Like other good detective writers, [Ross Macdonald] distributes suspicion evenly among the suspects; he displays his clues clearly, so that the reader has the same chance as Archer to solve the mystery; he reasons from the clues. But most of these clues do not come from close study of the physical evidence…. Usually, he reasons a priori from psychological patterns. His clues are based on behavioral rather than material evidence. Any crime occurring during his investigations comes from an earlier one and may cause others later on…. Logical analysis helps Archer less than a generous heart and an imaginative grasp of the moral complexities of daily life….
Finding criminal impulses in all [people, Ross Macdonald] shortens the moral distance between murderer and victim, even between investigator and suspect; a popular murder-motive in his book is blackmail. Because we are all capable of crime, he extends both charity and moral sympathy to wrongdoers. This tenderness gives him more heart-knowledge than any of his counterparts today—not only in the area of the British detective story but also in that of the hard-boiled private eye, reaching all the way from Hammett to Mickey Spillane. (p. 8)
Evil does not win out in Ross Macdonald. The many last-chapter confessions, besides making for artistic symmetry, relax psychic strain. The killers feel relieved, first, to unload their guilt and shame and, next, to stop killing. Despite the greed and violence they describe, the Archer novels often taper to quiet, even peaceful, conclusions. Yet the fast-changing society the novels accept tallies well with the hard-boiled tradition, which is where most readers correctly place them. (pp. 8-9)
Ross Macdonald is one of America's few male novelists, let alone male crime writers, who use women as major characters. What interests him more than the hardiness of the Leatherstocking hero is the egalitarianism stretching from the eighteenth century to our day. The carrier of this tradition is spoken language. "Democracy is as much a language as it is a place," said Ross Macdonald in 1966. Archer's terse, middle-register speaking style confirms his freedom and equality. He communicates easily with witnesses, understanding them and being understood in turn. His street language subsumes both tower and gutter; down-and-outers and college deans come within his linguistic purview. A man who starts out knowing nothing and who knows only what people tell him, he has mastered, in his clear, straightforward speech, the basic working principle of his trade.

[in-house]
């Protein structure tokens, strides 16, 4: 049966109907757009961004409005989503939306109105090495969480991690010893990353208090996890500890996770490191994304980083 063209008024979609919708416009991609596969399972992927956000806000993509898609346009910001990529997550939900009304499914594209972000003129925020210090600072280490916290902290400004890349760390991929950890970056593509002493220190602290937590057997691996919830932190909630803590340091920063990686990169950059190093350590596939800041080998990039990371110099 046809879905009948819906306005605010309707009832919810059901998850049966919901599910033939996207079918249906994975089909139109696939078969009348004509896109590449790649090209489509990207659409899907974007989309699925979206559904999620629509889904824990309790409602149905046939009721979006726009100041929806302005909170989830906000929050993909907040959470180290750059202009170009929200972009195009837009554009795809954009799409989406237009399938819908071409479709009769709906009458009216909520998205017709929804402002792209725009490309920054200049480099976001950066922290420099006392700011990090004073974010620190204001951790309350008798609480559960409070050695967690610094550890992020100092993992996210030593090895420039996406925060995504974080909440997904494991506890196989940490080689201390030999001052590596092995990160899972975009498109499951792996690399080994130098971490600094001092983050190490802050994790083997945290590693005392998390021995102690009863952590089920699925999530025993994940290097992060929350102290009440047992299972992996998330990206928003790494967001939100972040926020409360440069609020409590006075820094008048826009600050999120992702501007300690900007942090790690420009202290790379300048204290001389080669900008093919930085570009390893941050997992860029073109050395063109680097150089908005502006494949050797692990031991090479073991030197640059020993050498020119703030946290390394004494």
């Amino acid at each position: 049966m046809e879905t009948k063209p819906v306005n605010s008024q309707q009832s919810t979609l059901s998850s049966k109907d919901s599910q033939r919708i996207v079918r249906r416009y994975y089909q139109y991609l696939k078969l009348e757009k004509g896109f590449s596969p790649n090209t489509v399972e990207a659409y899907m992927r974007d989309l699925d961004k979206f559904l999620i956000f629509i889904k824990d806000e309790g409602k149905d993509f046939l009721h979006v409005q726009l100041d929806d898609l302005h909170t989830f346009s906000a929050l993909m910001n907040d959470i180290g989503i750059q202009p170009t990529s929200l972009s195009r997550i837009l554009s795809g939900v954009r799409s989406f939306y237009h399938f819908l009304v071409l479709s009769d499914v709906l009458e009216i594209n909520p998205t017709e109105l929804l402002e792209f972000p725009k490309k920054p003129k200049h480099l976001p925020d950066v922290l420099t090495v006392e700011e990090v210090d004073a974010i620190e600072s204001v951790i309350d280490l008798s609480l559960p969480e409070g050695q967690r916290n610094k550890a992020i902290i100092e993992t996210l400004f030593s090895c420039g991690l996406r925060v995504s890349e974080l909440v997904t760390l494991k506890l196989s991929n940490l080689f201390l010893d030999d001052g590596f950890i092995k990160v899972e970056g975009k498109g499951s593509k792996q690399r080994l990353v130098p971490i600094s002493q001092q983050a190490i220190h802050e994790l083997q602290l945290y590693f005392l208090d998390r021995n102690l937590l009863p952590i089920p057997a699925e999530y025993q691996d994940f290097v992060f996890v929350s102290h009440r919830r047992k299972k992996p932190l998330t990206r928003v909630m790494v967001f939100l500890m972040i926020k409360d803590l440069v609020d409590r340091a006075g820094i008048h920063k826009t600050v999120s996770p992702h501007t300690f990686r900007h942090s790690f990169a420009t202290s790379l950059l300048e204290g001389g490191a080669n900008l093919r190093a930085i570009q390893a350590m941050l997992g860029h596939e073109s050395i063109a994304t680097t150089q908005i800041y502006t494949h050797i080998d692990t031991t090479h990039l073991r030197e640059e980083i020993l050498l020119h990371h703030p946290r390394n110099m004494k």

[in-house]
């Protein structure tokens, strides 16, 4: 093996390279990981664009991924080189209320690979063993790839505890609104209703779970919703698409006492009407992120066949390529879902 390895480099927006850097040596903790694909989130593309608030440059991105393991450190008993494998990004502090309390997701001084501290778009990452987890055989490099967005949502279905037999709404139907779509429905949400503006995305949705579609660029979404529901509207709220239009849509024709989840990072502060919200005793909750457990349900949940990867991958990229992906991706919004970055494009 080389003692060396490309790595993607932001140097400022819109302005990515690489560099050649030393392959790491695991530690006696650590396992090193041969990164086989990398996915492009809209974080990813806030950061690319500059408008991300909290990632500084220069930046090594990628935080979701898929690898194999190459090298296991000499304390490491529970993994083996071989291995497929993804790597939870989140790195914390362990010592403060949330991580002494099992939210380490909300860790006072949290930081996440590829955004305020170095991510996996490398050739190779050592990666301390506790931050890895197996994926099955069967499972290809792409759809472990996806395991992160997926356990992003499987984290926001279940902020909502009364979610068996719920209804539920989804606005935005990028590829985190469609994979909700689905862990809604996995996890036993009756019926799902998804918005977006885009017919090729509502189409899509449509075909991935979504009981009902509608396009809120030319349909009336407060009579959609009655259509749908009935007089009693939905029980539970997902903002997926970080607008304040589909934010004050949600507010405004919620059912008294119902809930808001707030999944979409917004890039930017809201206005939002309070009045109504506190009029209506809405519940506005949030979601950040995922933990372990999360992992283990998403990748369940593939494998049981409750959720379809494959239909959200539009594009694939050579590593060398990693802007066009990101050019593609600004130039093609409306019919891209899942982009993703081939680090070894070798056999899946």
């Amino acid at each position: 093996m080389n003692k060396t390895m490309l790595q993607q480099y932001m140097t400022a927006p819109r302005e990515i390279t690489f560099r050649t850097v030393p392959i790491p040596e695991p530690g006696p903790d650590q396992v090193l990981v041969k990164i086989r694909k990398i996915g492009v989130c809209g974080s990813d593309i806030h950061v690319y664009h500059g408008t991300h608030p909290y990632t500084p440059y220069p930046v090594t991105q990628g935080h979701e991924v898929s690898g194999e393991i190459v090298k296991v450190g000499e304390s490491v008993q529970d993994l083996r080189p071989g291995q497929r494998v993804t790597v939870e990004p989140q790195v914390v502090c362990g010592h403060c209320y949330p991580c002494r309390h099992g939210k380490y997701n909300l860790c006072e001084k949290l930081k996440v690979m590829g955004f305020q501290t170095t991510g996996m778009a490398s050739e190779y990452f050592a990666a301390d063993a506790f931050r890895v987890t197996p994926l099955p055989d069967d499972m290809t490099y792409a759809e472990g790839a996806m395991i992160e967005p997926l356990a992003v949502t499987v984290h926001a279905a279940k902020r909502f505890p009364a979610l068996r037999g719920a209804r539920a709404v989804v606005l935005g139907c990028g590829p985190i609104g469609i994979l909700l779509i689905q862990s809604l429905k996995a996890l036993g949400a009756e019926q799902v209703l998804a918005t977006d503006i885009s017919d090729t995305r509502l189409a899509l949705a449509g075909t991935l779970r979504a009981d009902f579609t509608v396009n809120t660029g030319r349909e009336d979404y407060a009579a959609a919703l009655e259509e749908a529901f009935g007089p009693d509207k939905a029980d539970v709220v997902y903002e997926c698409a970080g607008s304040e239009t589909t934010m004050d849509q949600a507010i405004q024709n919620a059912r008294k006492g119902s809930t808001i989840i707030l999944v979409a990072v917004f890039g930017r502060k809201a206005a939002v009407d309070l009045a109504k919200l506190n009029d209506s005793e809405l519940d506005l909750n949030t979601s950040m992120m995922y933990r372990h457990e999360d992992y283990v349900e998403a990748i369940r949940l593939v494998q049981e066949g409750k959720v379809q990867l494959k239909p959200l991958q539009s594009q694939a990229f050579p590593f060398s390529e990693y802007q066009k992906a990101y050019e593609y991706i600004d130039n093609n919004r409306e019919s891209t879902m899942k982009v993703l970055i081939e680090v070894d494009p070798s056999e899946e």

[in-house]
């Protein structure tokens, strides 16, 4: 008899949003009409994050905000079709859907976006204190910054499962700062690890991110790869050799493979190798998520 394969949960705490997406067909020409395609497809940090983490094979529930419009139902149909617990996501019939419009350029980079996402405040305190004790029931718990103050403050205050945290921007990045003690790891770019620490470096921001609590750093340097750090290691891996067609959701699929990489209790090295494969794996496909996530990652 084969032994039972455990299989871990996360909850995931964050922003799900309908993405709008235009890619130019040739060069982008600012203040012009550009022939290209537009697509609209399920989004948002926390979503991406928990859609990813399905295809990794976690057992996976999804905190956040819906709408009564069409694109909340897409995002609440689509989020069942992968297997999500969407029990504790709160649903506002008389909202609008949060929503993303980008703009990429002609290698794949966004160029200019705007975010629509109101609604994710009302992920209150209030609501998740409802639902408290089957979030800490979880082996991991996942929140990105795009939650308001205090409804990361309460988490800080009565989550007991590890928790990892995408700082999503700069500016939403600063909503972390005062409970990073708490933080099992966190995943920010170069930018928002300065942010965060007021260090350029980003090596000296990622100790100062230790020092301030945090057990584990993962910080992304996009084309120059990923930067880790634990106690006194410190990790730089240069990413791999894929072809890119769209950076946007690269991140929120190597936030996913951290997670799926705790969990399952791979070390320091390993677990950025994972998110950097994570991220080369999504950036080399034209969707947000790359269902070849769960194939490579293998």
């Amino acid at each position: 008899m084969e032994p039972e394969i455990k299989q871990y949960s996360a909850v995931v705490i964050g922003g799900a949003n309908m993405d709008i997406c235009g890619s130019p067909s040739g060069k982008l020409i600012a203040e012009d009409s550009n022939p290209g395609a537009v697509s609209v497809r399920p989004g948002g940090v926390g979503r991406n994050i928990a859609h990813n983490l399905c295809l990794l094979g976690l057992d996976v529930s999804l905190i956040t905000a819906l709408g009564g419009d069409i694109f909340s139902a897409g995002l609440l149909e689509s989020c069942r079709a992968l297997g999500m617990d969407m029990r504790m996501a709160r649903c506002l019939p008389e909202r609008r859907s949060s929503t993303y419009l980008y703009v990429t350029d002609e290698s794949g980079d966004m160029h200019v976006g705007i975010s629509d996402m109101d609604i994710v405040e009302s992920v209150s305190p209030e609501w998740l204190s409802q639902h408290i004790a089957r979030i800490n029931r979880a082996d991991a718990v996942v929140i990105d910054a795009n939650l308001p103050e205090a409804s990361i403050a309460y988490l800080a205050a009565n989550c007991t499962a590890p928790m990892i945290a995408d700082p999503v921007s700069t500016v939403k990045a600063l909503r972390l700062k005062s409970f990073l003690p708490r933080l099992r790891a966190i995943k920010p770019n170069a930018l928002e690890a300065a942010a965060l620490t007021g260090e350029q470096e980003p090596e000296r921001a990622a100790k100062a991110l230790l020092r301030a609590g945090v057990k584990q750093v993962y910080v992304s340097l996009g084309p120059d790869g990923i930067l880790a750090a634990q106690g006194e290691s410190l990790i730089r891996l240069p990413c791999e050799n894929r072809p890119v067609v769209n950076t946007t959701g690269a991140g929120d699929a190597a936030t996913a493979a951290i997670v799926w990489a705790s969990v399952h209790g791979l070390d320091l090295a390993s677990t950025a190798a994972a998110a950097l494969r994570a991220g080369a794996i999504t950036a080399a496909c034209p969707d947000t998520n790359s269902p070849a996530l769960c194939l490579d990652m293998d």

And so has his creator. Both the form and the build of a detective novel depend on the give-and-take of dialogue, the checking and rechecking of witnesses' stories, and the exchange of information among investigators. Thus Ross Macdonald writes in an oral, rather than in a literary, register. Fiction, he claims, should be written "more or less" in the rhythms and vocabulary of spoken language…. (p. 10)
Archer's ex parte role makes him more of a deus ex machina than a principal. Though his moral sympathy helps the later Archer cope with banality and grime, his accommodation is not tragic. He doesn't suffer enough and, by withholding both moral and emotional response, doesn't share any heightened perception with us…. Moreover, any literary form leaning as heavily as detective fiction does on dialogue comes under the aegis of social comedy…. Ross Macdonald excels in the skills that count most in social comedy—quicksilver dialogue, trim, inclusive plotting, and the creation of characters who need no reintroducing. The people and their problems range along the arc of comedy. Though Ross Macdonald looks deeply into character, he does not give many-sided pictures; the crimes energizing the plots call for a sharpening rather than a development of character. Character pre-exists Archer; instead of developing or changing, it struggles to survive. Variety comes from the range of character-types; each figure in a novel differs from all the others in age, job, and social-level. (pp. 13-14)
Ross Macdonald's sociological nightmares describe the pitfalls of new world energy. His characters don't understand freedom because they don't respect the freedom of others. Their freebooting individualism, a romantic perversion of the Protestant spirit, overrides secular, scriptural, and moral law. I feel, therefore, I am, is their guiding principle. What they feel most keenly, in Ross Macdonald's best work, is the loss of security; insecurity charges the novels with crisis. Characters deny the reality of both facts and persons; they twist, suppress, even kill. Violence becomes the natural outlet for insecurity; when force is the only social control, chaos, isolation, and despair follow soon after. (p. 16)
Psychology in Ross Macdonald, criminal or otherwise, does not reach us as applied doctrine…. Ross Macdonald uses Freud as an idea-bank. Much of the theory he bypasses as artistically unusable, unsuitable, or irrelevant. What he keeps he varies, even reverses, depending on his needs. Freud's influence, though strong, is implicit and absorbed. The novels do not read like psychoanalytic case studies, and Ross Macdonald does not explore character with the cold eye of the analyst. The hard purity of the doctrine is warmed and reshaped by the artist's imagination, moral charity, and sensitivity to the technical demands of his art. (pp. 21-2)